- opening for chorda tympani - from facial canal
- tympanic membrane with manubrium of malleus attached - tensor tympani m. attached to manubrium of malleus
- chorda tympani - surrounded by malleus (superolaterally), incus (superomedially), and tensor tympani m. (inferiorly)
- canal for tensor tympani m. - contains tensor tympani m.; tendon transmitted to manubrium of malleus
- opening to pharyngotympanic (auditory) tube - communication with nasopharynx
- also the posterior wall of carotid canal
Inner ear: The inner ear consists of a bony apparatus lined by a series of membrane-lined bony passages which facilitate hearing and balance. The osseous tissue of the bony apparatus is more dense than that of the surrounding petrous portion of the temporal bone.
- Vestibule - The central portion of the bony apparatus is the vestibule, which communicates with the middle ear via the oval window. Contains vestibular sacs (utricle, saccule, etc.), which detect linear acceleration of the head to promote balance
- Cochlea - the anteromedial portion of the bony apparatus; shaped like a snail shell (cochlos = snail in Greek); facilitates hearing
- Semicircular canals (anterior, posterior, lateral) - detect angular acceleration of the head to promote balance
2. How do the external ear and middle ears relate to the temporomandibular joint and nasopharynx?
The external and middle ears are posterior to the TMJ and the nasopharynx.
Two openings transmit nerves between the middle ear and the region of the TMJ: the petrotympanic fissure & tympanic canaliculus. The petrotympanic fissure transmits the chorda tympani (preganglionic parasympathetics of the facial n.) from the middle ear to the infratemporal fossa. The tympanic canaliculus transmits the tympanic n. (preganglionic parasympathetics of the glossopharyngeal n.).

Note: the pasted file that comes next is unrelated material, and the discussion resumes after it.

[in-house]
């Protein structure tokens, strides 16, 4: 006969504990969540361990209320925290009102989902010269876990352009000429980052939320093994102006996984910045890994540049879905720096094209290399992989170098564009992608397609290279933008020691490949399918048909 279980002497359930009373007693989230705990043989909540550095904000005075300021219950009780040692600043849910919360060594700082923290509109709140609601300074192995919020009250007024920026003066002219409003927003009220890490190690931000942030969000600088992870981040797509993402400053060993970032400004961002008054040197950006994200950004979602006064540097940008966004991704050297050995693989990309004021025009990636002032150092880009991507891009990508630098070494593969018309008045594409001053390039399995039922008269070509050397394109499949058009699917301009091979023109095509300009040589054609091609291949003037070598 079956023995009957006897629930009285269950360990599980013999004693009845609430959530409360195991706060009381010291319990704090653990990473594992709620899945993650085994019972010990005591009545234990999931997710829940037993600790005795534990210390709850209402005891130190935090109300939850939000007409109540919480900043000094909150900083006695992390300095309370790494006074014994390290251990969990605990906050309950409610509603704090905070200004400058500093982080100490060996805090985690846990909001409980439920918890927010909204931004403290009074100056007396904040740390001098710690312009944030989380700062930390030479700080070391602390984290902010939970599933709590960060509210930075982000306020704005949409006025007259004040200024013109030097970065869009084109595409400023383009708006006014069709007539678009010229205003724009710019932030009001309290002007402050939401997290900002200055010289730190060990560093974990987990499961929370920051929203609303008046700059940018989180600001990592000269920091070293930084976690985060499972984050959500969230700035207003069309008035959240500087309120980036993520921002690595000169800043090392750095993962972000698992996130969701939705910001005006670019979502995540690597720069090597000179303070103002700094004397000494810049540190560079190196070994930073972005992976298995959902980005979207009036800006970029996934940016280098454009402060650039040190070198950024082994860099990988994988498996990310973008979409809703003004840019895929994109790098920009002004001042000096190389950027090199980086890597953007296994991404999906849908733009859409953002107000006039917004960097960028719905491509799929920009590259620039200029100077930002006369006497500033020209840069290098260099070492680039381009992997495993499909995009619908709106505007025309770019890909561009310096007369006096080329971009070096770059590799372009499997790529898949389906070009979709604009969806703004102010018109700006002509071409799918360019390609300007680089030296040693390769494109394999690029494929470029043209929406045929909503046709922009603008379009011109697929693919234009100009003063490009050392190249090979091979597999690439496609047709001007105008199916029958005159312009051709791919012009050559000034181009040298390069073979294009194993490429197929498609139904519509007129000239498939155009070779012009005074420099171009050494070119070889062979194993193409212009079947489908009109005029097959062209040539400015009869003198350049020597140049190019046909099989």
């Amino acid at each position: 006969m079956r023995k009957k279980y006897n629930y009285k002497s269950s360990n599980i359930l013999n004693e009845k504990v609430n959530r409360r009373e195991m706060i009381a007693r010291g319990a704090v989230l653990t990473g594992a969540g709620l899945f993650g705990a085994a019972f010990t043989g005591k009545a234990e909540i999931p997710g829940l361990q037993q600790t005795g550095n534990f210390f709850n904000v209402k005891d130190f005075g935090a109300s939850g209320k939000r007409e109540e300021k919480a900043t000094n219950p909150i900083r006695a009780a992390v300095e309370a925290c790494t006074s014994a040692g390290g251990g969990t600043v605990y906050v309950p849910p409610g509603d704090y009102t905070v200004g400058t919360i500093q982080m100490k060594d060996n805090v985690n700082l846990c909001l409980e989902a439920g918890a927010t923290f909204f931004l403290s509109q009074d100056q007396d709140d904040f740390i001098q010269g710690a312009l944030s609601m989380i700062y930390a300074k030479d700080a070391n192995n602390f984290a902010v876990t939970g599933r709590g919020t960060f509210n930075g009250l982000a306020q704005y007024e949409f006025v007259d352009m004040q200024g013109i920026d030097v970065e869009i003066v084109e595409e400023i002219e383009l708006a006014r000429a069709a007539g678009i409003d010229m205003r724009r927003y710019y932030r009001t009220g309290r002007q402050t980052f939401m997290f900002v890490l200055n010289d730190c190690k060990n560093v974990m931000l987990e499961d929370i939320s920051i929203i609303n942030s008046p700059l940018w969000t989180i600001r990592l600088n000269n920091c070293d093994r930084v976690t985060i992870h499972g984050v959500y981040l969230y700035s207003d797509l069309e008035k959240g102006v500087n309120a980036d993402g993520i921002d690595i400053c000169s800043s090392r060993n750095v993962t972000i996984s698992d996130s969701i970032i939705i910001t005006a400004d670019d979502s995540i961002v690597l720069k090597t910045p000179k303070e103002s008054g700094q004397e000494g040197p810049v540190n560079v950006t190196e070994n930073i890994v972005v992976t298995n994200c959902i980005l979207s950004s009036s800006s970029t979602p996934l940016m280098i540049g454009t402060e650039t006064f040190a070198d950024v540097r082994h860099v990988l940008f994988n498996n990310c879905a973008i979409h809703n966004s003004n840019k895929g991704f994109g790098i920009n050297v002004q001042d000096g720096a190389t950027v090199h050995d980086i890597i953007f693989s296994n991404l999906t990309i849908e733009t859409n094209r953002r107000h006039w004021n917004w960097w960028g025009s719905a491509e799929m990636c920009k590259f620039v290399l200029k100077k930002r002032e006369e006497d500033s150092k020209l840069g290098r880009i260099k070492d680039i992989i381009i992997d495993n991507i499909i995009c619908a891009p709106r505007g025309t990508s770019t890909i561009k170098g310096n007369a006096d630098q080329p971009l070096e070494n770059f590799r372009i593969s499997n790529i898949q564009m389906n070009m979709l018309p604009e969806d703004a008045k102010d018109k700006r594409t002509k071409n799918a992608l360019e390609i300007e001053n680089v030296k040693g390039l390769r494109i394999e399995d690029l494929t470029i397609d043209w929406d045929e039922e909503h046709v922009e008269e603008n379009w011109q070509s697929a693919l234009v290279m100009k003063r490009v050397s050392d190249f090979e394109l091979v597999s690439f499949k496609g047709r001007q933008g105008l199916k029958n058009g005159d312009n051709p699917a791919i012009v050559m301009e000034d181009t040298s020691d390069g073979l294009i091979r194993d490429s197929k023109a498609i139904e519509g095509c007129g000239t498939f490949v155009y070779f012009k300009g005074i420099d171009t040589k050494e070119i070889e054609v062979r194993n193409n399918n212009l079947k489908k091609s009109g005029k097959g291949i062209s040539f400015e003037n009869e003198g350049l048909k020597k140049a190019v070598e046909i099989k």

The middle ear communicates with the nasopharynx via the pharyngotympanic (auditory; Eustachian) tube. The pharyngotympanic tube connects from the chamber of the middle ear to the back of the nasopharynx, thus allowing equalization of pressures between these two cavities (as noted in the “popping” sensation we experience in our ears with alterations in altitude in air travel). It also allows for the drainage of materials from the middle ear. In young children (and sometimes in adults), pathogens may ascend the tube to the middle ear (and beyond) to cause otitis media (a middle ear infection). While the middle ear is an air-filled cavity, unlike the open external auditory canal, it is not in direct contact with the atmosphere outside the body.
3. What are the middle ear ossicles? How do the middle ear ossicles function in hearing?
The middle ear ossicles are the three smallest bones of the human skeleton. The ossicles form a chain (each connected by its own synovial joint to the next) of bones that transmit sound via vibration from the tympanic membrane (attached to the malleus) to the oval window (which receives the head of the stapes). Each ossicle has its own distinctive shape: